A quarter of respondents reported that some work days were lost due to Covid-related employee absences, but 85 percent of these respondents lost fewer than 60 workdays, equivalent to 10-six day weeks. Over 80 percent of respondents who lost employees due to Covid were able to hire replacements, usually via word of mouth.

Respondents did not report the total days worked on their farms, but the Census of Agriculture suggested 856 million hours worked in California crops and livestock in 2017, equivalent to 107 million eight-hour days. The COA reported 30,000 farms with labor expenses in 2017, including 12,000 with $50,000 or more in farm labor expenses or 500 work days at $100 a day. These 12,000 farms accounted for 96 percent of the state’s direct-hire labor expenses. If a quarter of these 12,000 farms lost an average five work days due to covid, 3,000 farms would have lost a total of 15,000 work days, a tiny fraction of total workdays.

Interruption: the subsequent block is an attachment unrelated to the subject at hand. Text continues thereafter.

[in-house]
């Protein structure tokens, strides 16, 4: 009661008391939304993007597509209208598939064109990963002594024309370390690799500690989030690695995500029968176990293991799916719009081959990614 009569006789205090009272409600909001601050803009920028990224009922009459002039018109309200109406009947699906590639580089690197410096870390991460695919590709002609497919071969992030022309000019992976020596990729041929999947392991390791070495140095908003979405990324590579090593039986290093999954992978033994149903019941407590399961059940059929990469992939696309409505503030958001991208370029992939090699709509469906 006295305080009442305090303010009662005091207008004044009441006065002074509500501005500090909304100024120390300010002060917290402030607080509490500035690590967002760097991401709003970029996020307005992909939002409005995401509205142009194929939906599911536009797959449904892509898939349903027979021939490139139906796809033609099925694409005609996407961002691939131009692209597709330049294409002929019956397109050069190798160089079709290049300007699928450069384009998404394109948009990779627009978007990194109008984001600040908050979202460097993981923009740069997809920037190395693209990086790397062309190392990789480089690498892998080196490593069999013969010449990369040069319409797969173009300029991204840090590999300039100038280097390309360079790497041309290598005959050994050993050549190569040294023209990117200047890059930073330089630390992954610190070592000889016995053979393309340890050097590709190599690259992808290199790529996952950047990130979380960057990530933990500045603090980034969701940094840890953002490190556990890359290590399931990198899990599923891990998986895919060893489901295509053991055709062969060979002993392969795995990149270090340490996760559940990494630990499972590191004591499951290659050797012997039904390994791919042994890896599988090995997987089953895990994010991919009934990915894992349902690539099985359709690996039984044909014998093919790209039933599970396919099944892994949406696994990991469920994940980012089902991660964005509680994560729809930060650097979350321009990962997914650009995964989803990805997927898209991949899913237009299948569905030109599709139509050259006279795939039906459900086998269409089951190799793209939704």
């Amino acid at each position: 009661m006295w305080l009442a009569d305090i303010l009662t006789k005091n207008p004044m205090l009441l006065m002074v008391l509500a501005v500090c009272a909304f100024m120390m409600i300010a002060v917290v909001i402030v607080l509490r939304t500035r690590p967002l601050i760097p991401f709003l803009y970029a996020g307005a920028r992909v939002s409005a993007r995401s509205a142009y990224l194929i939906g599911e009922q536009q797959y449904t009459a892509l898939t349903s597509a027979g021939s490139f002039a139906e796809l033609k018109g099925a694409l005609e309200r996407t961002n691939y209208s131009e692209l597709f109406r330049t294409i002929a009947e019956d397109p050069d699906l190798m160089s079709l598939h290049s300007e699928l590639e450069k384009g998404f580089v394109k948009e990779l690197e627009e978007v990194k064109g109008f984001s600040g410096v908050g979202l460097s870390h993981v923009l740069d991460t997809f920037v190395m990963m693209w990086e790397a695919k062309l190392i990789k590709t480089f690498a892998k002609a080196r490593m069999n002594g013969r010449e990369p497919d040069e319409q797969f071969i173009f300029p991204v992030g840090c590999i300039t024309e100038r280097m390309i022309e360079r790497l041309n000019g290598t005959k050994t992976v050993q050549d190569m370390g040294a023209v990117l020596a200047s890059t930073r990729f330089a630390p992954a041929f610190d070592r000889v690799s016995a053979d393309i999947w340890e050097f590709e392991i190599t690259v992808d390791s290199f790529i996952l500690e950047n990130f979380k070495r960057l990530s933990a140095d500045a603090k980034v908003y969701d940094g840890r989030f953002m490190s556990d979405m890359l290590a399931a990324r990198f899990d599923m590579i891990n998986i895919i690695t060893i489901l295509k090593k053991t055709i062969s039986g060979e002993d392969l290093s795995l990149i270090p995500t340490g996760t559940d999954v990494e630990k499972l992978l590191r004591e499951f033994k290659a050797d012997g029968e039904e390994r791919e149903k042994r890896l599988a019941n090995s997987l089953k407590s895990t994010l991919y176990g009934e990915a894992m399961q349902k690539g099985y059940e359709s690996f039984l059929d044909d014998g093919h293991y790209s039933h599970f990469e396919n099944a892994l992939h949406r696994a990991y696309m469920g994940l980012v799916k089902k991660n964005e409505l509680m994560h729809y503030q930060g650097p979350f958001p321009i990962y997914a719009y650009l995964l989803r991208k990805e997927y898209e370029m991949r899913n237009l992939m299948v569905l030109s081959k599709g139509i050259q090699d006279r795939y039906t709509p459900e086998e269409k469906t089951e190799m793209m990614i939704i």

The CFBF survey suggests disruptions due to Covid, including lost sales and reduced off farm income, but little reduction in the farm labor supply due to the virus. Most employers were able to hire workers to replace those unable to work due to Covid.

Some media reported that Covid was rampant among farm workers and was spread by workers who migrate from area to area. A Purdue University dashboard that estimates Covid cases by state relies on Census of Agriculture data for 2017, which reports in Table 7 the number of workers hired directly by farmers (in California, over half of workers on crop farms are brought there by crop support service employers). Purdue sums the number of farm producers and hired workers by state and county, and assumes that agricultural workers contract Covid at the same rate as other residents of the county.

Purdue estimated 128,000 cases of Covid among US farmers and farm workers at the end of September 2020, about 1.7 percent of the almost seven million US cases. The purpose of the Purdue model is to estimate how supplies of farm commodities might be reduced by Covid, but the model does not permit increases in production, which occurred for some commodities in 2020.